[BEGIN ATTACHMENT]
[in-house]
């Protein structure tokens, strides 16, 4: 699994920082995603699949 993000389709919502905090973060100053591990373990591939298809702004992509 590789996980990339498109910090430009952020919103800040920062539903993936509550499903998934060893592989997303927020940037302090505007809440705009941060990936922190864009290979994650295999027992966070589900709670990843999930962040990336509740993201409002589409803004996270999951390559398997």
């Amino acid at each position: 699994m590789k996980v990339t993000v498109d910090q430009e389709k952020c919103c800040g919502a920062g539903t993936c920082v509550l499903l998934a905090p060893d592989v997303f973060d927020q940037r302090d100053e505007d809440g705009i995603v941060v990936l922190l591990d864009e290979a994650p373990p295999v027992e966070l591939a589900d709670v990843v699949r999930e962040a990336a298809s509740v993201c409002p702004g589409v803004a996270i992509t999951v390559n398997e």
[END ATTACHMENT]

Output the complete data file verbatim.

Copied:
[in-house]
């Protein structure tokens, strides 16, 4: 699994920082995603699949 993000389709919502905090973060100053591990373990591939298809702004992509 590789996980990339498109910090430009952020919103800040920062539903993936509550499903998934060893592989997303927020940037302090505007809440705009941060990936922190864009290979994650295999027992966070589900709670990843999930962040990336509740993201409002589409803004996270999951390559398997």
């Amino acid at each position: 699994m590789k996980v990339t993000v498109d910090q430009e389709k952020c919103c800040g919502a920062g539903t993936c920082v509550l499903l998934a905090p060893d592989v997303f973060d927020q940037r302090d100053e505007d809440g705009i995603v941060v990936l922190l591990d864009e290979a994650p373990p295999v027992e966070l591939a589900d709670v990843v699949r999930e962040a990336a298809s509740v993201c409002p702004g589409v803004a996270i992509t999951v390559n398997e």